Mandelman’s approach has some negatives, but he acknowledges and addresses them. He concedes, for instance, that the process can be lengthy and time-consuming, but he also makes the process less so by advocating a concentrated portfolio and showing how to discriminate companies worthy of investigation from those that are unworthy. He also warns that the SEC may charge you with insider trading if you cannot show how you learned something that they might assume you discovered illegally. For example, if you are investigating a small company that you think has a reasonable chance of being bought, then see the CEO having dinner with his counterpart at a much larger company in the same field, along with the top mergers and acquisitions guy from Morgan Stanley, Mandelman advises you to take a picture and date it before rushing to buy shares. Not doing so, he warns, will leave you at a loss to explain why you became so bullish right before the merger.

Unfortunately, insider-trading laws are nonobjective and written so vaguely that any investor who uses nonpublic information must fear prosecution by the SEC, even though he has done nothing morally wrong and regardless of the precautions he has taken. This is especially true now that the SEC is attempting to prove itself “tough” following a series of high-profile failures to prosecute the actual fraud that investors such as David Einhorn repeatedly pointed out to them. (See my review of Fooling Some of the People All of the Time, TOS, Summer 2009.)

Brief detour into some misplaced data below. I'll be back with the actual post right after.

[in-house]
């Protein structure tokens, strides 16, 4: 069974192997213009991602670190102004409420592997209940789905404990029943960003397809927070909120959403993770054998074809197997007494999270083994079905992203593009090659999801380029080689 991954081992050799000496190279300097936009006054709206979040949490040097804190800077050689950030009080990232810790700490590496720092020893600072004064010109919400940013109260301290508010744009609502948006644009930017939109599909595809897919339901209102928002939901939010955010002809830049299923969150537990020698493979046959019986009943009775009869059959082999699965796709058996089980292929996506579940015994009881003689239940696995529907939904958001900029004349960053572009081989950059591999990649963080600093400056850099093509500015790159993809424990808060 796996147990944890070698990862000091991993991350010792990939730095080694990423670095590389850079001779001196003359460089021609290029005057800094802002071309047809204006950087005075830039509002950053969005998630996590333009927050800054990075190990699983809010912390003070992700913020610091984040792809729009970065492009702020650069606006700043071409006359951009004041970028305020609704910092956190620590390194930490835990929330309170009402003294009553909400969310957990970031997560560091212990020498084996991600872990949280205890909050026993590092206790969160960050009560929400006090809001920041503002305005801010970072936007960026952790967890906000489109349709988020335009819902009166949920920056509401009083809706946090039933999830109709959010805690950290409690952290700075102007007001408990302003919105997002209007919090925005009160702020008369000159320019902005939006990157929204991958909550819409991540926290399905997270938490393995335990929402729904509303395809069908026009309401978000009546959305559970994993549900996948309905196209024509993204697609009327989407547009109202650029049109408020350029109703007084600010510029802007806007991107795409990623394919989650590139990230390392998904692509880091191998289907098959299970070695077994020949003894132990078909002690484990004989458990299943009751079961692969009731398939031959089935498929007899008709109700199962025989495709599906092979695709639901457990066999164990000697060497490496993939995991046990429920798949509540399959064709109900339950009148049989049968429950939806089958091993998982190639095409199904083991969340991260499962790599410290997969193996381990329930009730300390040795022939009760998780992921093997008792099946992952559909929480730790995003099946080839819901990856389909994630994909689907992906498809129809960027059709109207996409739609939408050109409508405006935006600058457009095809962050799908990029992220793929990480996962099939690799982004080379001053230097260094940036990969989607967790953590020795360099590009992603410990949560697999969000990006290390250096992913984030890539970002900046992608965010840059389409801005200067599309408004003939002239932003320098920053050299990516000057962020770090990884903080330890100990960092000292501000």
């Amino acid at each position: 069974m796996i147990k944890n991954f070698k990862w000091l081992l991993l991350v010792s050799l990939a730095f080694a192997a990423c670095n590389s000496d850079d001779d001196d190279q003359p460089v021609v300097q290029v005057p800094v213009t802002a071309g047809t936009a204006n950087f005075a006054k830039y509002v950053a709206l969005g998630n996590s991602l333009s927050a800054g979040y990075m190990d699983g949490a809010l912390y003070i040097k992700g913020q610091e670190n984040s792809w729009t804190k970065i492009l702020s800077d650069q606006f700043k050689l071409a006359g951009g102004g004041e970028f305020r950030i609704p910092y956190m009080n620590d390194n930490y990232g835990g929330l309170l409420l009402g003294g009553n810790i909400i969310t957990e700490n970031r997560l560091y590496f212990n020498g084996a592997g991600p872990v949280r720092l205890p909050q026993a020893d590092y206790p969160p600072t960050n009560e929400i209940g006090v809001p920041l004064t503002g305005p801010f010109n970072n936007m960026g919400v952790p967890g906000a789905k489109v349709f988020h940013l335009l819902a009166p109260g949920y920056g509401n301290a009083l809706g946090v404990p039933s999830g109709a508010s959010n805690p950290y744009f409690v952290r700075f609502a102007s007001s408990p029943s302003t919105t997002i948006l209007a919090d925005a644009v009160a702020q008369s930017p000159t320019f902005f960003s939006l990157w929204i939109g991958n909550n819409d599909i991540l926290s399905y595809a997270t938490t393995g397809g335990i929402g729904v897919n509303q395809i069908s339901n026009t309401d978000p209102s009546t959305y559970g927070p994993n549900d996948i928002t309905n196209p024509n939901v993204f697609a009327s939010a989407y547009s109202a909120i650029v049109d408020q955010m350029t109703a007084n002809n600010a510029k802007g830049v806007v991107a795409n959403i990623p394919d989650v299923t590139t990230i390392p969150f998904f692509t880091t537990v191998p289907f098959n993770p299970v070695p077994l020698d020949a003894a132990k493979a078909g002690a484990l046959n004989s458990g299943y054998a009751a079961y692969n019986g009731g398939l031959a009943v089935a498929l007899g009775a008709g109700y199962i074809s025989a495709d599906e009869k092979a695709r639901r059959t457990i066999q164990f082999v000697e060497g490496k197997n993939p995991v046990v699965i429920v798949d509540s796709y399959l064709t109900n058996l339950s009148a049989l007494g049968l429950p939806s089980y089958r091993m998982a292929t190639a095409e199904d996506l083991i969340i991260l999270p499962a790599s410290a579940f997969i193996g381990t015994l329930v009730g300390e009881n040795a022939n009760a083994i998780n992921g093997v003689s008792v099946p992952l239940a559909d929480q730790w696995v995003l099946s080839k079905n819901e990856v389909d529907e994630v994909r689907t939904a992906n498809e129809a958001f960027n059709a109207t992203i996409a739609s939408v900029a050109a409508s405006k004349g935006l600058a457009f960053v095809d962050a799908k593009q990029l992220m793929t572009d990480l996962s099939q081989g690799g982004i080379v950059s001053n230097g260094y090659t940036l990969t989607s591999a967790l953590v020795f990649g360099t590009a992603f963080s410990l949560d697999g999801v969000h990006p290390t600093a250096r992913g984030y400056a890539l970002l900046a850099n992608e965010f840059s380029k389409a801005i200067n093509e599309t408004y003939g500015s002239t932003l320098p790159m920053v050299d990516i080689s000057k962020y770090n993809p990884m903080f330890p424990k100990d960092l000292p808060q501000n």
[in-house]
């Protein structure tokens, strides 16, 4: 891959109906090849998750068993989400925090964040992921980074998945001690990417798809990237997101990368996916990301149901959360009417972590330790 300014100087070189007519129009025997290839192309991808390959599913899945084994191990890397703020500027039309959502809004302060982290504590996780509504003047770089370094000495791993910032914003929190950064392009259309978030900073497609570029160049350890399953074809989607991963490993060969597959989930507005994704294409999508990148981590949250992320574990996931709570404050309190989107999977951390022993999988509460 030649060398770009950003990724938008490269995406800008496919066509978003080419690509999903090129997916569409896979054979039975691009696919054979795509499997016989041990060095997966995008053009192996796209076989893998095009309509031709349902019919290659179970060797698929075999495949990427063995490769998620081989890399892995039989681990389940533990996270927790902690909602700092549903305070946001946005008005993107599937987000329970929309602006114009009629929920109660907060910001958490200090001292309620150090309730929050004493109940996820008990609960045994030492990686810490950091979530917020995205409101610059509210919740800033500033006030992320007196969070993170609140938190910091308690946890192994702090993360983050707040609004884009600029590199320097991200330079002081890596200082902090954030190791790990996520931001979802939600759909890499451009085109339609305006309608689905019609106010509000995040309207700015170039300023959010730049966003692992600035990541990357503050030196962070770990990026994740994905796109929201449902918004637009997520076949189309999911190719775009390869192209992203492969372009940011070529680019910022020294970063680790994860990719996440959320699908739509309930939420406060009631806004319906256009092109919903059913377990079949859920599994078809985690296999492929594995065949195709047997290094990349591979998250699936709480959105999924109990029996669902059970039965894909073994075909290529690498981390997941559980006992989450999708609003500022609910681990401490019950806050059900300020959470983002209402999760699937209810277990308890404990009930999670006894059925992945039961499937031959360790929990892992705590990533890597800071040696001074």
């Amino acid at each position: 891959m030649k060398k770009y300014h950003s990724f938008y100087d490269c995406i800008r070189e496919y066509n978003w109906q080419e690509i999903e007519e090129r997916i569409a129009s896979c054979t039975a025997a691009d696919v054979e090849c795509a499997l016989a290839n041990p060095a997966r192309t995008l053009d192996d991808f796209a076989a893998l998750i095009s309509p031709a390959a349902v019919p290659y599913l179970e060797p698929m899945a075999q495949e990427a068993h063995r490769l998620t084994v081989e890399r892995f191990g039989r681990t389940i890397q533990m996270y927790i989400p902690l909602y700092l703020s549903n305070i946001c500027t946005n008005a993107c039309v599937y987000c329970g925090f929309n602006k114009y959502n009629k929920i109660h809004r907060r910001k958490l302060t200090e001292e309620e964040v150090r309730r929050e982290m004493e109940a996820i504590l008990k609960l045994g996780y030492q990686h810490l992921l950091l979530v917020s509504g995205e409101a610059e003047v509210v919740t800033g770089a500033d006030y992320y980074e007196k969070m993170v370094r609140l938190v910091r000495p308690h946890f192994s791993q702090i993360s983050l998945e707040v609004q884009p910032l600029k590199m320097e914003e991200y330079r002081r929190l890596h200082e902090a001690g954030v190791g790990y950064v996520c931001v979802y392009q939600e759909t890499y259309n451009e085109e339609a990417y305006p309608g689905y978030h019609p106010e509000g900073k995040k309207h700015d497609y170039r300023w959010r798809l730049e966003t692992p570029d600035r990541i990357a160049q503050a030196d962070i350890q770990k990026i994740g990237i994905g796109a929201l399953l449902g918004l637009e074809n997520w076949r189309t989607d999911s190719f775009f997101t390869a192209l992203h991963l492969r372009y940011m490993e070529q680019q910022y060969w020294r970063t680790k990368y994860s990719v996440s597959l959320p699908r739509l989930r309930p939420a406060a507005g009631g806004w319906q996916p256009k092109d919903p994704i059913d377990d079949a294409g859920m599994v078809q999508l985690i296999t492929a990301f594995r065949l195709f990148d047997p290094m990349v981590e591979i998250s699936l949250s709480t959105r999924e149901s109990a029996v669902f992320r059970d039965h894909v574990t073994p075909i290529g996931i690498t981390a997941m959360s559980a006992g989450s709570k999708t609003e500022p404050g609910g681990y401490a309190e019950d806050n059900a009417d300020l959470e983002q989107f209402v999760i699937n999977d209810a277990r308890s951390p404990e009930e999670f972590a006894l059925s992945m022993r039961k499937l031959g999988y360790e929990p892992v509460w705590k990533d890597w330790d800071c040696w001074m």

In discouraging the search for and use of nonpublic information, the SEC’s actions have undoubtedly decreased the value of Mandelman’s book, at least for those investing within the SEC’s reach. Nonetheless, to the extent that the SEC has not outlawed due diligence, and for those investing outside its reach, The Sleuth Investor offers much value and may prove extremely profitable.